Egg (for topping, optional)

Salt + Pepper

Cook pasta according to directions. Meanwhile, place pasta sauce in a large frying pan. Add uncooked ground meat and simmer, adding carrots and tomatoes. Stir frequently and separate meat. When meat is fully cooked, stir in cream or yogurt until desired consistency. Drain pasta and add to sauce. Place in a large bowl. Fry up an egg and top with cheese for a richer meal (I didn’t do the egg, but apparently it was great). Bon Ap!

Stuffed Chicken with cheese and herbs

Chicken breasts (or tenders, for appetizer size)


Herbs de provence (thyme, rosemary, oregano, etc)

Goat cheese (or other cheese)

Salt + Pepper

Kitchen twine (for tying)

Heat oven to 350 degrees. Lay breasts on a cutting board and place plastic wrap over to cover. Pound them with a mallet or a glass jar until flattened out evenly, about 1/2 inch thick for breasts and 1/4 inch for tenders. Be careful not to break apart. Take plastic off and squeeze lemon juice on top each one. Mix cheese and herbs together in a small bowl and spoon over chicken pieces (don’t overdo it). Roll each one up and tie with string (bow) and sprinkle with more herbs, salt, pepper and more lemon juice. Place on a baking pan with sides, non-stick spray and aluminum. Bake in oven until cooked through, about 30 min for chicken breasts and 15 for tenders (check a couple times with a knife to see doneness). and Whala! Impressive and so easy. Just serve as is and let people pull their strings off themselves.

Xo, K

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French Island Supper

Last night I made MOOSE hamburgers, thanks to Dennis’s friend whose dad was hunting in Alaska recently! I just had to share that because it was a new food experience… and I always love trying something new. But on to other things, I went to Vashon Island this weekend to visit Alan and Amy. Originally, I was just planning to have dinner with them, but I ended up staying overnight and spending the following day with them going to yoga, the saturday farmer’s market, the bookstore, helping out with some garden work, and taking in some sun on their deck overlooking the Olympic mountains and the bay. It was sublime. Friday evening we celebrated my birthday by making a French supper: summer chicken, chocolate mousse, and a viognier (french white) made by their friend and winemaker who lives just down the road. The recipes are below along with some pictures from the Island. What a life!


The view from the porch on Vashon Island, WA

Summer Chicken (a la Francaise)

1 whole chicken

Bunch of fresh basil, washed with stems on

6-8 cups Chicken broth

5 Red or fingerling potatoes, whole or halved

Bunch of Green beans

Bunch of Carrrots, cut into chunks

Fresh parsley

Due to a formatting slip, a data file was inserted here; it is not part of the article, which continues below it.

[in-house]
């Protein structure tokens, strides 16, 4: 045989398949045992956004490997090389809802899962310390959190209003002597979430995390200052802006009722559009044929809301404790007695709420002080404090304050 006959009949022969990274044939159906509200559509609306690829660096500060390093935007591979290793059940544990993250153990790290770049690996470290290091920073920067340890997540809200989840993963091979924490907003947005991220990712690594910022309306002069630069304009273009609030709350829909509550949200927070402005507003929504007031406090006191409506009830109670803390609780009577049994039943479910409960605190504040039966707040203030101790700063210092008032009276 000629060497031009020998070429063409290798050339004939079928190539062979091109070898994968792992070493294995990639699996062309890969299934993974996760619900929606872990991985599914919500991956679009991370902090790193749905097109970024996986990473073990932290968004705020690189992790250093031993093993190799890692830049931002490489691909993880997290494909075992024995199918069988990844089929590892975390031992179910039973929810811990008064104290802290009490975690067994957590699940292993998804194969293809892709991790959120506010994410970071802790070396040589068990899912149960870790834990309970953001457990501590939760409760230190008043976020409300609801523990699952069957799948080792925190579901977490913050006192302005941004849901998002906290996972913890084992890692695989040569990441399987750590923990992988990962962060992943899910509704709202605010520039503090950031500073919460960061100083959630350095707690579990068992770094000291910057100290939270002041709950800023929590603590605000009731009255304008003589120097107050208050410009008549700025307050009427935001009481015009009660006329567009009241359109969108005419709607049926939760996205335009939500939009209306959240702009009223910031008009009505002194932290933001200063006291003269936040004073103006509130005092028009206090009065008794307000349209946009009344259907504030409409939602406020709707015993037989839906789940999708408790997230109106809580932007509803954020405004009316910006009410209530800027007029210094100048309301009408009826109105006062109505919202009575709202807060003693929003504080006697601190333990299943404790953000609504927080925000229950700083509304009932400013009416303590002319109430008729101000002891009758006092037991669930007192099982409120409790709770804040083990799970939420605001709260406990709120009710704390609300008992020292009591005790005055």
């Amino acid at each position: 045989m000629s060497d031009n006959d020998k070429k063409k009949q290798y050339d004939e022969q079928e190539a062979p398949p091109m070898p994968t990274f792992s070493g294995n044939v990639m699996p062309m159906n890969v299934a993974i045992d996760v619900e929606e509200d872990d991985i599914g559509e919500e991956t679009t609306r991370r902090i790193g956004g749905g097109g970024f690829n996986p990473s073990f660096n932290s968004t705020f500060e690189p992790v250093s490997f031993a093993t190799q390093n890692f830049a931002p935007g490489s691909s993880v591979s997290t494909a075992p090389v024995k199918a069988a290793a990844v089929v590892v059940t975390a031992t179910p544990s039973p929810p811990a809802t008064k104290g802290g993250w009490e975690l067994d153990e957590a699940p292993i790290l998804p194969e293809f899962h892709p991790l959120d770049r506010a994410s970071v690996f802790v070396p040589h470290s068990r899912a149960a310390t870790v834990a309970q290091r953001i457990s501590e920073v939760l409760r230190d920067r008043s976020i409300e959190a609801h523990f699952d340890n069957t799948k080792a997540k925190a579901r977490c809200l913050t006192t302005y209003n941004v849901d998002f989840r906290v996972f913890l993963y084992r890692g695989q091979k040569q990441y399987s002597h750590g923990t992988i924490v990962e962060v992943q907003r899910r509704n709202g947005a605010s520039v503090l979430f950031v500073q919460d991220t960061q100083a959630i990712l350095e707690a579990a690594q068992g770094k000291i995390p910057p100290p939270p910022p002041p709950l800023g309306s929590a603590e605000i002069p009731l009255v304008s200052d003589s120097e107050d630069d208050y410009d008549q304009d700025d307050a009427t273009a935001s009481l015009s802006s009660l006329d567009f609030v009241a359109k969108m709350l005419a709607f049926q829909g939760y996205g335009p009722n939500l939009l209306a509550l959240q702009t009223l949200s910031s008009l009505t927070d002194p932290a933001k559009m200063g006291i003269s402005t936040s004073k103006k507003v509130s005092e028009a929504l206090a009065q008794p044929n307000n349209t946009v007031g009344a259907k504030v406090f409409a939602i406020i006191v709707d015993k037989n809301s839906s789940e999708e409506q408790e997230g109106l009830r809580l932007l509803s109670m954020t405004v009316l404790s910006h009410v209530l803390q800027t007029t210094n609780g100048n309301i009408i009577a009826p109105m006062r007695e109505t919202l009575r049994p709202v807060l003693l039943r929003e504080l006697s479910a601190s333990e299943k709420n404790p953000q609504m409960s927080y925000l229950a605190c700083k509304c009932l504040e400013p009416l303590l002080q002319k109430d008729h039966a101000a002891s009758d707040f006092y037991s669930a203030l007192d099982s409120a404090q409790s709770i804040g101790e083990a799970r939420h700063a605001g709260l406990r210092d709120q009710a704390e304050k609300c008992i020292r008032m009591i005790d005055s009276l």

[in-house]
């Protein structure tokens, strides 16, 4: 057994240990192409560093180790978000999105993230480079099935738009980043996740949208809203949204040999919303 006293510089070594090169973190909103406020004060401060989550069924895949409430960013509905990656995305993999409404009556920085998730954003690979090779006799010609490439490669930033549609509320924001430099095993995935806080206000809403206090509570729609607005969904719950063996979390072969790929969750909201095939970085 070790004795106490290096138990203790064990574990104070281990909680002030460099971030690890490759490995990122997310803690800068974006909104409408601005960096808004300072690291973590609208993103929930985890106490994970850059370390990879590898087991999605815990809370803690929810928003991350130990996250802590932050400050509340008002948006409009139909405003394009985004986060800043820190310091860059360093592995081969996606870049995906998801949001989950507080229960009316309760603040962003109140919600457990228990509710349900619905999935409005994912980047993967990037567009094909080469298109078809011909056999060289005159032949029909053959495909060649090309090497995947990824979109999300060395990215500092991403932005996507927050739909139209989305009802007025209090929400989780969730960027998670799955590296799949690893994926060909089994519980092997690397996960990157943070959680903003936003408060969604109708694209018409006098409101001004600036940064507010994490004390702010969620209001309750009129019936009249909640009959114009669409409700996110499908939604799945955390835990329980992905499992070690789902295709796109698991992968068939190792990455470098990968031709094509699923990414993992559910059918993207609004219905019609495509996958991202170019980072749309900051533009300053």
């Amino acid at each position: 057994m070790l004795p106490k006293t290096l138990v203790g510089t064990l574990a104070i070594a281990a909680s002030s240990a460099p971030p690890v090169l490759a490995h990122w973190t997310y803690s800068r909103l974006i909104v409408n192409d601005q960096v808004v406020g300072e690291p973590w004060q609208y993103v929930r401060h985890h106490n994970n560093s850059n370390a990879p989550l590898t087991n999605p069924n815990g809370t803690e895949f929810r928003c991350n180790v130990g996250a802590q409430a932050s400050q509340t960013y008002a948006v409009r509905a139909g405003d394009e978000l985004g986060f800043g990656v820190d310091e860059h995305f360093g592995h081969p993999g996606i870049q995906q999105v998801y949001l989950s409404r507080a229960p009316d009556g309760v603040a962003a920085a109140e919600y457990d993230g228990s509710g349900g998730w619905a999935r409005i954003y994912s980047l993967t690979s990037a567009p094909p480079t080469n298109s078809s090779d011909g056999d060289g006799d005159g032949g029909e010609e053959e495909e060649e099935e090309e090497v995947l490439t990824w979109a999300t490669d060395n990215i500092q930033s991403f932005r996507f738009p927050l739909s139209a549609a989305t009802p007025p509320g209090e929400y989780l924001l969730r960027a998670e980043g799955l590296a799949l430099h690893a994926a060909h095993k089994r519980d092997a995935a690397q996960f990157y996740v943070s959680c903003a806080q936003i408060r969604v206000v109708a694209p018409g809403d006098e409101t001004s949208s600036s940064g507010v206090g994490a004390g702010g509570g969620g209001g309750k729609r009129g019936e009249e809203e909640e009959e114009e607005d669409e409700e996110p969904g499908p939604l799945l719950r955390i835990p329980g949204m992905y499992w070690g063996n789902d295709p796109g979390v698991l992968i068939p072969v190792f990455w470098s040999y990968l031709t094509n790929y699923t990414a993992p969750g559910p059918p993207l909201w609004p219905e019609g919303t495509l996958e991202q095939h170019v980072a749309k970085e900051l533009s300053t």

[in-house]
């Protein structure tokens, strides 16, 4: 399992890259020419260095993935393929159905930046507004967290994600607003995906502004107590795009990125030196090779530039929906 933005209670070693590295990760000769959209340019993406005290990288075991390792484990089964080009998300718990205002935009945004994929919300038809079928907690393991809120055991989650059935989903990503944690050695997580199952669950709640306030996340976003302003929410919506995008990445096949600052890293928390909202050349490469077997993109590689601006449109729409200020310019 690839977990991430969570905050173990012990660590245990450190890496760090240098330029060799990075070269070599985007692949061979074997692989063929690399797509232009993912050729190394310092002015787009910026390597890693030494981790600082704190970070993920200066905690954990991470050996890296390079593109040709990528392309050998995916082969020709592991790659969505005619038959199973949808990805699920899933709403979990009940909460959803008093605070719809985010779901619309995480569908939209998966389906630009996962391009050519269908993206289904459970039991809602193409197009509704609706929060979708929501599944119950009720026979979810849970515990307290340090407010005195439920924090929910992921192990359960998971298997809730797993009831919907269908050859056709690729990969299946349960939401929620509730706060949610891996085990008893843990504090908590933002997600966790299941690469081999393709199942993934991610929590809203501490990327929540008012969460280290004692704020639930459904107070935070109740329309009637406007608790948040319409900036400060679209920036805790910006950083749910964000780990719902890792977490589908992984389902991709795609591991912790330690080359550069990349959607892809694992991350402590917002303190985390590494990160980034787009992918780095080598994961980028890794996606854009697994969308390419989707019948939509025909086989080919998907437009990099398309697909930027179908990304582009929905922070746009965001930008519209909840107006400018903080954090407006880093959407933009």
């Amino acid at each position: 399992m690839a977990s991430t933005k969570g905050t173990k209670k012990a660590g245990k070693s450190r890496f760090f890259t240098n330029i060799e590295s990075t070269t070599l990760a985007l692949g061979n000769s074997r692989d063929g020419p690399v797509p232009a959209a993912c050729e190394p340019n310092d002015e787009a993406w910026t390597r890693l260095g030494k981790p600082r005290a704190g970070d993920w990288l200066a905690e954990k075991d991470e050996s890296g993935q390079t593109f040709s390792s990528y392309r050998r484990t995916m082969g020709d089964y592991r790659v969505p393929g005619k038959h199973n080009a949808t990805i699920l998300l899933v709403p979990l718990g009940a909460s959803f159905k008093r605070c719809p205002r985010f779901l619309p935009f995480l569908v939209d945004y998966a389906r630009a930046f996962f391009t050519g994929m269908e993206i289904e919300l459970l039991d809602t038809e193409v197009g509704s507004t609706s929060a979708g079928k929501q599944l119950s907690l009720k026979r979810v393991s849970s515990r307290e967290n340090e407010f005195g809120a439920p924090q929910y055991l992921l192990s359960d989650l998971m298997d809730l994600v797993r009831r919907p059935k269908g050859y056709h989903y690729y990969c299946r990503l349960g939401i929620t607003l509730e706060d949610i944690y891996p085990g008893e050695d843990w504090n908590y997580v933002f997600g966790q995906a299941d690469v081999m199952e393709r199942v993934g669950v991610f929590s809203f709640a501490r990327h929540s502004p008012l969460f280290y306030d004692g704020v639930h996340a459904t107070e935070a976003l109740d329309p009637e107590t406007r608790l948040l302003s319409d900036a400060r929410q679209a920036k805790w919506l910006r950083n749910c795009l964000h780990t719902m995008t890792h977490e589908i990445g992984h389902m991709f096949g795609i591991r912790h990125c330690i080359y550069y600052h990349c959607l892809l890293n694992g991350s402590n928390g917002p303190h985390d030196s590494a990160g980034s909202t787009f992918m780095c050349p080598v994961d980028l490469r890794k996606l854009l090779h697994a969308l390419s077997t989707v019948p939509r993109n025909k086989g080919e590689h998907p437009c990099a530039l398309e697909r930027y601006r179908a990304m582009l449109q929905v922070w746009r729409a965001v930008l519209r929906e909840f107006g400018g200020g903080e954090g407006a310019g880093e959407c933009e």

4 tbsp Butter

4 tbsp All purpose flour

1/4 cup dijon mustard

1/4 cup creme fraiche

Salt & Pepper

Cook: Heat chicken broth in a large pot to to immerse chicken in, but not to cover. Stuff fresh basil in the bird, place chicken in pot (broth will not cover), and boil for about 50 min-1 hour or until chicken is fully cooked. Meanwhile, blanch vegetables in boiling salted water: 20 min for potatoes, 12 min for carrots, and 7 min for green beans. Do not overcook. Set aside. When chicken is done, set to rest on cutting board and put broth in a microwavable cup, skimming of any fat with a large spoon. Take basil out of bird and chop coarsely.

Sauce: Heat 2 tbsp butter in a small saucepan until melted. Add flour and stir without browning for a minute. Meanwhile, heat chicken broth in microwave for 2 minutes (will be very hot!) and add to saucepan slowly, whisking vigorously. Whisk while roux simmers for a minute. Add dijon, creme fraiche, the chopped basil and salt and pepper to taste. Mixture should reduce into a thick sauce. Pour into a serving pitcher or gravy boat.

Prepare: Heat 2 tbsp butter in a large frying pan and saute vegetables with fresh parsley, salt and pepper. Slice chicken and arrange pieces on a large platter. Add vegetables to platter with more fresh parsley. Pour some sauce on chicken and serve the rest on the side for people to pour themselves. Serve with crisp white wine. See dessert suggestion below.

Bottles of Viognier, french white wine, made locally from a friend

A neighbor’s chicken coup (best eggs I’ve ever had!)

Chocolate Grand Marnier Mousse with Berries

1 cup bittersweet chocolate (chocolate chips work great)

4 eggs, separated

1 tsp sugar

2/3 cup whipping cream

4 tbsp espresso, cold (brings out chocolate flavor)

2 tbsp Grand Marnier

Whipped cream, cocoa nibs, mint, & fresh raspberries for garnish

1. Melt chocolate with a bit of butter in a double boiler (or rest a large glass bowl over a small pot with a small amount of boiling water) and stir. When melted, set aside.